We have deprecated the ability to share 3D objects. Sharing 3D photos is still supported.

Asset Requirements

While creating your 3D assets, keep the following requirements in mind. We've also included a Best Practices section with tips to help you meet these requirements. Note that these requirements may change, but if they do, we will update this page and also log the changes in our changelog.

Need a 3D asset for testing? Download one of our sample assets!


File Types

Each asset must be a single GLB file (a packed, binary version of a the glTF 2.0 file). We do not support other formats, such as FBX, OBJ, DAE, etc.

File Sizes

Assets must be under 3MB.


  • We support JPEG and PNG textures.
  • Texture height and width should be under 4,096 pixels.
  • Tiled and/or mipmapped textures are currently restricted to power-of-two dimensions.


Animations are currently unsupported. Animations in files, or any Morph Targets, will be ignored.

Rendering Methodology

We support both PBR and the KHR_materials_unlit extensions.

Model Positioning

We automatically calculate a bounding box for your model and center it in the viewport. The camera will be in +Z looking towards the -Z direction.

Asset Validator

You can user 3D Model Validation tool to get useful feedback about your 3D assets.

Best Practices

This is some basic information for reducing the size of your 3D assets. We also recommend that you view our GLB Tutorial, which has instructions for creating GLB files using popular 3D creation tools, as well as instructions for converting FBX files to GLB files.

Asset Authoring Flow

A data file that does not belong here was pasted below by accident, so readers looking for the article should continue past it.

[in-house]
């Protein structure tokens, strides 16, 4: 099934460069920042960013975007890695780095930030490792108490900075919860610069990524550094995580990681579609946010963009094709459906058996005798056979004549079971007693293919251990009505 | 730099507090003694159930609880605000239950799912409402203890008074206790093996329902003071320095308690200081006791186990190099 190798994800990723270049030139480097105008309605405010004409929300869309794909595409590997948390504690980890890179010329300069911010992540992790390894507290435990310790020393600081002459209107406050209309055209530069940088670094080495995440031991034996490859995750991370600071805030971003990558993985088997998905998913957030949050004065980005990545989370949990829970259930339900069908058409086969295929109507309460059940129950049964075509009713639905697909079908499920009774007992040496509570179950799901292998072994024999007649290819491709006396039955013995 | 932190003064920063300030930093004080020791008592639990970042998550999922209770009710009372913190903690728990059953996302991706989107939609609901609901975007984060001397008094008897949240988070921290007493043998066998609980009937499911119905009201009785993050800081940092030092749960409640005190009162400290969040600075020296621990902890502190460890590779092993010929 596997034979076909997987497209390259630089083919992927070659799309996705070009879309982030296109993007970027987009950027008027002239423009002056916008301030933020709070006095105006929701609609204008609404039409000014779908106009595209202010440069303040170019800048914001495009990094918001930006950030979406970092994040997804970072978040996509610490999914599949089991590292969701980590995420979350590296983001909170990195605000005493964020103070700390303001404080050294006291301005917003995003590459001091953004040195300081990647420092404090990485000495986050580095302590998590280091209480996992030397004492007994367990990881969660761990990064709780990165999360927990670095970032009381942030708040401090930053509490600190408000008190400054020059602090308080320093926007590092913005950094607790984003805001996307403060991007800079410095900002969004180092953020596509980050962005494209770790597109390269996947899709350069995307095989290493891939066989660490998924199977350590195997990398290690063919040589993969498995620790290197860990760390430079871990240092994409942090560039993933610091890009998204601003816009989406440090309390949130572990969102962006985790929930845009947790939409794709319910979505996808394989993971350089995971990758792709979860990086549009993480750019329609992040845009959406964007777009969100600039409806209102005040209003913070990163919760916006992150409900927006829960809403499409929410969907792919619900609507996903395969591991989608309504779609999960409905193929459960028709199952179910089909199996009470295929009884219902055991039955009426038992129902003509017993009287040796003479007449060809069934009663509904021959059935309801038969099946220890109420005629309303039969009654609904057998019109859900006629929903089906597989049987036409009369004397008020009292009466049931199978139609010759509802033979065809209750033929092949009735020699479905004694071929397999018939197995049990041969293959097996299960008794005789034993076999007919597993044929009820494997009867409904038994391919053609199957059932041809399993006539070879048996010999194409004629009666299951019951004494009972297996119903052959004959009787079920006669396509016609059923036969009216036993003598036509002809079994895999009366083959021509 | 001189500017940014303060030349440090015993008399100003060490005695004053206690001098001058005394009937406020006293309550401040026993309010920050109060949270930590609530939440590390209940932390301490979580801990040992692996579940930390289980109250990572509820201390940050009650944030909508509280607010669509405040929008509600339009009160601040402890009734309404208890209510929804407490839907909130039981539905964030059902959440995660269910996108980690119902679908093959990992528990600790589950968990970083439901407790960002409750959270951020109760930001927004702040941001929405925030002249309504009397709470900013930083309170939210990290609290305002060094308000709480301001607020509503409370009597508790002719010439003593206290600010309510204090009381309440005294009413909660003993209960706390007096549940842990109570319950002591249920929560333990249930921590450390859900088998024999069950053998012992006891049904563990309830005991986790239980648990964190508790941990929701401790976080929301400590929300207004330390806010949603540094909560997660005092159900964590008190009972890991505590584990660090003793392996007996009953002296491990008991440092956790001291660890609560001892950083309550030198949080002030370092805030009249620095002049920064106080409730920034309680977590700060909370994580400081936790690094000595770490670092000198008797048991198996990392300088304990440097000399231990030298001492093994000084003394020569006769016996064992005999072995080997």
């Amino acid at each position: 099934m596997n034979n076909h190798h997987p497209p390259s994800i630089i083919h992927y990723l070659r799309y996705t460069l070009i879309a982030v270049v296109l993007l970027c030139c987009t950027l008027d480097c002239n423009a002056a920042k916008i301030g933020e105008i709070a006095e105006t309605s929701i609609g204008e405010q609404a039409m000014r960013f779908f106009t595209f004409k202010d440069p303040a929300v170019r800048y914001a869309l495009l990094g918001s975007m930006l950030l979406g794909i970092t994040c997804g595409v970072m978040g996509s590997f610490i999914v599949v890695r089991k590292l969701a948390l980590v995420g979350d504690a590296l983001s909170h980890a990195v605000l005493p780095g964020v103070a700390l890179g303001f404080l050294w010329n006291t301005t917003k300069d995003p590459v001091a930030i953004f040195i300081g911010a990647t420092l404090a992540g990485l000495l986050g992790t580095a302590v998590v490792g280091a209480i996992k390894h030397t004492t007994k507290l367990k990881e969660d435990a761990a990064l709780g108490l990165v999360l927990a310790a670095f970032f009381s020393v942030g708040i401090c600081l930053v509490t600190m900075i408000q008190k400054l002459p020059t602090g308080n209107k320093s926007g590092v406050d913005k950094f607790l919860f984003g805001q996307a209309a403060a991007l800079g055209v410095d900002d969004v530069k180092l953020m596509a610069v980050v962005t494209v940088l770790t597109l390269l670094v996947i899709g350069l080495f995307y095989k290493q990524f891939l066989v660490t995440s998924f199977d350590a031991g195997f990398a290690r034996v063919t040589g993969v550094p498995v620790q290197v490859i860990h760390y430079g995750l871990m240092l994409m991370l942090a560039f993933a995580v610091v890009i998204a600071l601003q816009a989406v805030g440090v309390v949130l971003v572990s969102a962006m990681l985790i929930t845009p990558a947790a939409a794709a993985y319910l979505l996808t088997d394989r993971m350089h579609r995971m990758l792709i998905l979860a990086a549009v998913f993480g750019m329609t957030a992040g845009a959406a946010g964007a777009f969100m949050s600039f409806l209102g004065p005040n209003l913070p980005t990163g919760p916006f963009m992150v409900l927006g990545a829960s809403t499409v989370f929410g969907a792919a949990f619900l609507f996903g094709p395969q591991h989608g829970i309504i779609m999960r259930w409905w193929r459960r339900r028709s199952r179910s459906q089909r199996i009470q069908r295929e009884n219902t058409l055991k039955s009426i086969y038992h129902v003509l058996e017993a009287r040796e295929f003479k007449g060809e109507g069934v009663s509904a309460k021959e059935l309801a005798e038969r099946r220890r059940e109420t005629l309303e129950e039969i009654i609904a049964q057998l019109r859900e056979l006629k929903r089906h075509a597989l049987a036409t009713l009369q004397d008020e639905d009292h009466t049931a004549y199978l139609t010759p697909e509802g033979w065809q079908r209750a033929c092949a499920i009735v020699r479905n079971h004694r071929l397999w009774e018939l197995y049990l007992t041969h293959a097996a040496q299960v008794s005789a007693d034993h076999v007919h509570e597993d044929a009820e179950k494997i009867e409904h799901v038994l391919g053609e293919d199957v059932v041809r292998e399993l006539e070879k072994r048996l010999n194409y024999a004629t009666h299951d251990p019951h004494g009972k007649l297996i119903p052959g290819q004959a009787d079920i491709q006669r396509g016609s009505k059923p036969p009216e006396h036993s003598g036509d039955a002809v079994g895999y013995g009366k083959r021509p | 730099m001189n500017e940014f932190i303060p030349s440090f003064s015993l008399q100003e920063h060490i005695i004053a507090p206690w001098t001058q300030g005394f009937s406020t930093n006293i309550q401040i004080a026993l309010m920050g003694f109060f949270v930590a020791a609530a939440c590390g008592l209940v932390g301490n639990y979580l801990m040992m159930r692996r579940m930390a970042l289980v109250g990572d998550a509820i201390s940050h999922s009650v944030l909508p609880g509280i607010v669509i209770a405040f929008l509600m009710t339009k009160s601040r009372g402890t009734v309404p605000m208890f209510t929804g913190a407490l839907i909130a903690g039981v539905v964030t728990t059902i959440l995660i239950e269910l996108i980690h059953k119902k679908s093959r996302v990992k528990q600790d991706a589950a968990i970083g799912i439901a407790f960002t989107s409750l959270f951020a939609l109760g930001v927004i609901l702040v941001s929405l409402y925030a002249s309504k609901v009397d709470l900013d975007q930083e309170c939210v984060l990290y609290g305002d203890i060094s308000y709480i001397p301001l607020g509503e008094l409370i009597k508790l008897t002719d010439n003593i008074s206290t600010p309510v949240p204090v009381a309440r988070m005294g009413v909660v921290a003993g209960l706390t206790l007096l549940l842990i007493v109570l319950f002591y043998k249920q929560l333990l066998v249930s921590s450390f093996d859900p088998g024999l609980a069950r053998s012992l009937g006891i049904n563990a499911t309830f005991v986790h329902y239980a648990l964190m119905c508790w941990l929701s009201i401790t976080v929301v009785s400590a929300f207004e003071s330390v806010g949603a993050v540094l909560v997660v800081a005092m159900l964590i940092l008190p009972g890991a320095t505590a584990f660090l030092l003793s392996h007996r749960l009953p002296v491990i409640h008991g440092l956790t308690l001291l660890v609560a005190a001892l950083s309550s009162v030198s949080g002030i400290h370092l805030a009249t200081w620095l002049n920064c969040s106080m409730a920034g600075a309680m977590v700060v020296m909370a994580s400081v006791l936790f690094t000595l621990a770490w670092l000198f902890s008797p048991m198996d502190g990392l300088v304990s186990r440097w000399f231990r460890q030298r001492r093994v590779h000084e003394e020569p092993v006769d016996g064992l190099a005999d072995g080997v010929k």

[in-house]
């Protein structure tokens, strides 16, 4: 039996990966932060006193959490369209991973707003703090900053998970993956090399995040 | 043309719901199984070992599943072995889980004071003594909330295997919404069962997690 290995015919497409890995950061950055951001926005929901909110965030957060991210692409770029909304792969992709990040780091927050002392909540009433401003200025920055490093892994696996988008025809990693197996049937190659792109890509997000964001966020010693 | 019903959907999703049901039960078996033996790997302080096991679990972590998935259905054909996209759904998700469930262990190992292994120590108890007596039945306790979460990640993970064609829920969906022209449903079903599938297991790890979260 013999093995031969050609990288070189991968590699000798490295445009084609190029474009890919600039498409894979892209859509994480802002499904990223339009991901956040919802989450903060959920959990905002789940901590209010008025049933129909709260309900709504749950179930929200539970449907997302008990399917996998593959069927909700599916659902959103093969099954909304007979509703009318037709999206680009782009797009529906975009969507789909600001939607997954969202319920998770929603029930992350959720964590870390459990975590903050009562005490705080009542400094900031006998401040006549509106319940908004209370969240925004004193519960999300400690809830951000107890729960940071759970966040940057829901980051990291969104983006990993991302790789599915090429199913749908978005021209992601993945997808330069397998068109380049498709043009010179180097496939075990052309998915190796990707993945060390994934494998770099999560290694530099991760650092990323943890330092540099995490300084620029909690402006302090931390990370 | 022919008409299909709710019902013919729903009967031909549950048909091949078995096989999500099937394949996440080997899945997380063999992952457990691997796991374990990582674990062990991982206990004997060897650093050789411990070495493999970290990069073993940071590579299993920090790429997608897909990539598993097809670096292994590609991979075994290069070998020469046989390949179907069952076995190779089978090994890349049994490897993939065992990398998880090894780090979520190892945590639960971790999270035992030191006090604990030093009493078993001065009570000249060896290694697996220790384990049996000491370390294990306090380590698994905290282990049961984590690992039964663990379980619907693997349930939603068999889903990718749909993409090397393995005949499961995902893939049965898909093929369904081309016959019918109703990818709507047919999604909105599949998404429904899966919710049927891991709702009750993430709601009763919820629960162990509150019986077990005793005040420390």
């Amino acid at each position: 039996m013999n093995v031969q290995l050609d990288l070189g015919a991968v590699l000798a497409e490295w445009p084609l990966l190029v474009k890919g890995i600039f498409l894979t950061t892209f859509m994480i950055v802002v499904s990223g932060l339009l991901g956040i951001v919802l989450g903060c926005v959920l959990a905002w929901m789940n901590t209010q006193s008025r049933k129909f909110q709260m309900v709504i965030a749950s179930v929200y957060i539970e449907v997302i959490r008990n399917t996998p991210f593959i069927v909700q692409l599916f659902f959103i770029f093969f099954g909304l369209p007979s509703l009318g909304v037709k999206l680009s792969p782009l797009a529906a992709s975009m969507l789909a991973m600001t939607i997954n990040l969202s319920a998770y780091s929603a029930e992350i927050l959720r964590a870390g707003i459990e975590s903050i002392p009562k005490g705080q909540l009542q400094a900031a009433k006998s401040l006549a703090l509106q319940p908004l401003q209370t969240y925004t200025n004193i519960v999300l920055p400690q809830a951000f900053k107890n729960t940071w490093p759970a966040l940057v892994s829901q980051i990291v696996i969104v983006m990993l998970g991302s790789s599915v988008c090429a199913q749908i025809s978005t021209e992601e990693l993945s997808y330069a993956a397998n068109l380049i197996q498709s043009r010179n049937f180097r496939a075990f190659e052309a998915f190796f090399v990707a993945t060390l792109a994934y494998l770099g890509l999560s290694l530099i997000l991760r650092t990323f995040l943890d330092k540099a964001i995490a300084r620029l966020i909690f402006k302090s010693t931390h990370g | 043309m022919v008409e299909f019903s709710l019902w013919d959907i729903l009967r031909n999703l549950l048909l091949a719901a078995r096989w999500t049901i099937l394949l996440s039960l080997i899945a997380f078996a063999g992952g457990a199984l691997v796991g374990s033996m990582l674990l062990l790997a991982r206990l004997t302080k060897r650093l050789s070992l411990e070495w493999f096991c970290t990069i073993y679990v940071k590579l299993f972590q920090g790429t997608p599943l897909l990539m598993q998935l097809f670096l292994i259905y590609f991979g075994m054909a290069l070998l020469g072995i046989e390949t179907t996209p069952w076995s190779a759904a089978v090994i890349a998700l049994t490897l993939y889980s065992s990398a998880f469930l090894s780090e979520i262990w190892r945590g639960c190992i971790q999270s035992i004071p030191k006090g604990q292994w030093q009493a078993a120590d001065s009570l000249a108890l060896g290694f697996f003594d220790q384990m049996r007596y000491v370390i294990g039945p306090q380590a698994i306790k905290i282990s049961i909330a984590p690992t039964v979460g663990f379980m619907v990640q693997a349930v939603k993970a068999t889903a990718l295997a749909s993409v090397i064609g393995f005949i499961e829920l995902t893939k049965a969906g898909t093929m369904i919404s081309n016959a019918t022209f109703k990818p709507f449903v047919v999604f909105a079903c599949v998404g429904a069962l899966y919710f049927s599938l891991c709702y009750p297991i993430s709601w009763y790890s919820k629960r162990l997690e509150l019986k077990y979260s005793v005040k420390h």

This post by The Khronos Group is a good example of a glTF authoring flow.

Reducing Asset Size

  • Use lightweight, realtime modeling techniques
  • Use small, compressed JPEG files for your textures wherever possible. Avoid using uncompressed PNG files.
  • Strip out unused data whenever possible. Unused vertex colors, UV's, etc.
  • Keep your vertex count and object counts as low as possible.
  • Bake out high-polygon surfaces into normal maps.

Sample Assets

We've put together several sample assets that you can for testing. They are bundled into a single ZIP file, which you can download here.


Please refer to our GLB Tutorials document to see instructions for many popular 3D creation tools, as well as instructions for converting FBX files to GLB files.

You can also view The Khronos Group's Authoring Pipeline document for more information.

We've written an FBX to GLTF converter that you can download here. To use it, refer to these instructions.

We support:

  • the standard .glTF PBR shader, and
  • the KHR_materials_unlit extension.

The file will be accepted as part of the post, as long as it's valid, but no animations will play.

No, custom cameras and lights are unsupported.

No, custom environment maps and image-based lighting textures are unsupported.

  • No, backgrounds are unsupported and skyboxes will not work the way you expect them to.
  • No, post processing filters are unsupported.
  • We do not yet support geometry compression (e.g. Draco or any hardware texture compression.

Currently, you cannot upload your own shaders.

  • Your model must conform to the glTF specification. You can test it against this official validator.
  • You can also drag your asset into the Facebook Post composer window. If the asset meets our requirements, the Post composer will render it as a preview.

Animations and morph targets are not currently supported. If they exist in your file, they will be ignored. For updates on animation support, please periodically check our changelog.

The sparse accessors feature is currently not implemented, so do not include sparse accessors in any of your glb files that you intend to share in Facebook Posts.

GLB files are the packed, binary versions of glTF 2.0 files. GLB files includes associated textures. The default material for a glTF file is a PBR shader that takes a base_color texture, a normal texture, an emissive texture, and an ORM texture (occlusion, roughness, metals packed into R, G & B).

For more information about the open GL Transmission Format standard, please refer to The Khronos Group website and its accompanying specification documentation.